In November 2005, Bonnie Blodgett was whacked with a nasty cold. After a quick shot of a popular nasal spray up each nostril, the back of her nose was on fire. With that, Blodgett--a professional garden writer devoted to the sensual pleasures of garden and kitchen--was launched on a journey through the senses, the psyche, and the sciences. Her olfactory nerve was destroyed, perhaps forever. She had lost her sense of smell. Phantosmia--a constant stench of "every disgusting thing you can think of tossed into a blender and pureed"--is the first disorienting stage. It's the brain's attempt, as Blodgett vividly conveys, to compensate for loss by conjuring up a tortured facsimile. As the hallucinations fade and anosmia (no smell at all) moves in to take their place, Blodgett is beset by questions: Why are smell and mood hand-in-hand? How are smell disorders linked to other diseases? What is taste without flavor? Blodgett's provocative conversations with renowned geneticists, smell dysfunction experts, neurobiologists, chefs, and others ultimately lead to a life-altering understanding of smell, and to the most transformative lesson of all: the olfactory nerve, in ways unlike any other in the human body has the extraordinary power to heal.
A Q&A with Bonnie Blodgett, Author of Remembering Smell Q:
What inspired you to write a memoir about smell? A:
A series of unfortunate events. In the fall of 2005, my nose stopped working. I'd inhaled a zinc-based gel called Zicam to prevent a cold. The cold was unfazed, and I spent a week stuffed up and miserable. A week later I noticed a funny smell. Soon I was overwhelmed by unaccountable odors, unfortunately all of them vile. Imagine a blend of rotten eggs, dead fish, feces, and burning flesh. Versions of these odors came and went, but the smell never left. Q:
You mean it never faded? A:
Unfortunately, no. The brain has a mechanism that tunes out smells after a fairly short exposure. That's why we can't smell our own perfume. I knew something was seriously wrong because they were constant. The fade button had gone on the blink. Naturally, my first thought was that I was just imagining it. Maybe I was going mad. Q:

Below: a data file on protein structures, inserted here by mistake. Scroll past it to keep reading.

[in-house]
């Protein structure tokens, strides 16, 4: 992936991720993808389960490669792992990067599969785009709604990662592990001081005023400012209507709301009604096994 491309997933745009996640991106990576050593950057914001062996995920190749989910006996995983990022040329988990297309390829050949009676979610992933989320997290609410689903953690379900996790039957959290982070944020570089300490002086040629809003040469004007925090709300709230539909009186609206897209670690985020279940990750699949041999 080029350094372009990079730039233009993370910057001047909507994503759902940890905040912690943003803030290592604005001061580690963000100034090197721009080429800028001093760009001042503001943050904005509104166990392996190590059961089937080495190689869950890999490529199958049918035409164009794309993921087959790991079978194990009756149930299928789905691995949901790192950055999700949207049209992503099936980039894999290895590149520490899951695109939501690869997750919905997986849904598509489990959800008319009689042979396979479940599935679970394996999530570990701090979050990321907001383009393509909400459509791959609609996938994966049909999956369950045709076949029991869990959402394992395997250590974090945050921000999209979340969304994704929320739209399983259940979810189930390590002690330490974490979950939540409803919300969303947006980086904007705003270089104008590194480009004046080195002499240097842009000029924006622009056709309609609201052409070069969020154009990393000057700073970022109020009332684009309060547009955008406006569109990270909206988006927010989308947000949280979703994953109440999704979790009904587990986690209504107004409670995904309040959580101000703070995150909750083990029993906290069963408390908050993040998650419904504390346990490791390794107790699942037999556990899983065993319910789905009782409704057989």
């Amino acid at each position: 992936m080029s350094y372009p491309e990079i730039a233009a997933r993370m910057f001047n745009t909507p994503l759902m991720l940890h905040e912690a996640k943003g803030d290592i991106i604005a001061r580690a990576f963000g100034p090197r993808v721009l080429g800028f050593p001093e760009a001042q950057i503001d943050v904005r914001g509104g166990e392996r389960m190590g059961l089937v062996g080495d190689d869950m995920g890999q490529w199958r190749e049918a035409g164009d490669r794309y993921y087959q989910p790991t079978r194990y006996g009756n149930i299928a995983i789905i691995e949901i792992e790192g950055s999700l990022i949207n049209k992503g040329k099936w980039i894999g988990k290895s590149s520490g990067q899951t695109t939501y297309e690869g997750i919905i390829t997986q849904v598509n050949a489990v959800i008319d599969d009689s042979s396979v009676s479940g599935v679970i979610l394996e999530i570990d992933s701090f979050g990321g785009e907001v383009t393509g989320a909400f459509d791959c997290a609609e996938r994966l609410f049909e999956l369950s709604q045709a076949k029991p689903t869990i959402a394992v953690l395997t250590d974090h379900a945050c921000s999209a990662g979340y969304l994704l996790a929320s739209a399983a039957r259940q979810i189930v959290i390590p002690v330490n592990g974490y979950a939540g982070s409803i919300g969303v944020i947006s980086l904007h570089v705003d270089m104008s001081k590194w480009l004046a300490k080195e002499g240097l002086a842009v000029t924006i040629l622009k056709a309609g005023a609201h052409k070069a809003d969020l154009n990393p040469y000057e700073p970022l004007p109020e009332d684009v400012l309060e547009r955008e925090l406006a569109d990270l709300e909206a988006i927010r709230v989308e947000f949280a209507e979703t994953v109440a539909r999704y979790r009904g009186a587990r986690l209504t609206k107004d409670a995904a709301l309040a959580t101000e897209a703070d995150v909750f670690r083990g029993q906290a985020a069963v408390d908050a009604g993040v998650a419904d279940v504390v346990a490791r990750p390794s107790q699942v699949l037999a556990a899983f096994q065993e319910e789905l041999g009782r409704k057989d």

How did you find out what was going on? A:
An ear, nose, and throat specialist knew immediately that the odors were olfactory hallucinations. I wasn't making them up, my brain was. He prescribed an old-fashioned antidepressant that would trick my brain into letting up on the odiferous onslaught. Q:
What actually happens inside the nose? A:
The cells begin to divide, making new ones. Olfactory neurons are the only brain cells capable of regenerating the way other nerves in the body do. Recently scientists have shown that neurons deep in the brain can repair themselves, but the process is circuitous and not well understood. Interestingly, the route that cells take is from the olfactory bulb to the rest of the limbic system and then to the other brain regions, by way of so-called exit ramps off what scientists have taken to calling the cell superhighway. If we can figure out how this works, we might be able to send stem cells we've designed for specific purposes into damaged brain areas and jump- start the healing process. Q:
How long does it typically take for olfactory cells to heal? A:
Full recovery (if recovery occurs) usually takes anywhere from three months to a year, depending on the situation. Anosmia caused when the brain suddenly shifts inside the skull--this is what happens with head injuries--severing the long nerves leading from the receptor sheet to the olfactory bulb, is often permanent. Anosmia resulting from an infection typically takes three to six months to resolve itself, if it does. People who lost their sense of smell after taking Zicam have had mixed results. Most were not as lucky as I was.
(Photo © Ann Marsden)
Minnesota garden writer Blodgett (The Garden Letter) lost her sense of smell after using Zicam nasal spray for her cold and had to relearn the central role of smell in the entire makeup of her life. In this thoughtful, informative work, she delves with a laymanÖs tenacity into the complicated science of smell, its role in evolution, memory, and survival, and how the deprivation affected her own life with her longtime husband, Cam, and two grown daughters. Before the full-fledged anosmia (loss of smell) set in, however, came phantosmia, or being plagued by false smells--in BlodgettÖs case, a bad odor like rotting flesh, such as she recognized from the stench of the corpse flower. Traced to the use of Zicam (its ingredient zinc gluconate proved toxic to smell receptor neurons; the FDA has since pulled the nasal spray from the market), her anosmia brought on depression and loss of sexual desire (the role of pheromones). Through her dogged research to understand what was ailing her, Blodgett discovered olfactionÖs intimate relationship with the limbic system, which regulates our emotional and instinctive behavior. Thus, robbed of the rich memory tapestry that smell imparted, she couldnÖt write, stung by the fear of losing what was real--the pleasures of being human. General readers will find her memoir richly nuanced and broadly researched.
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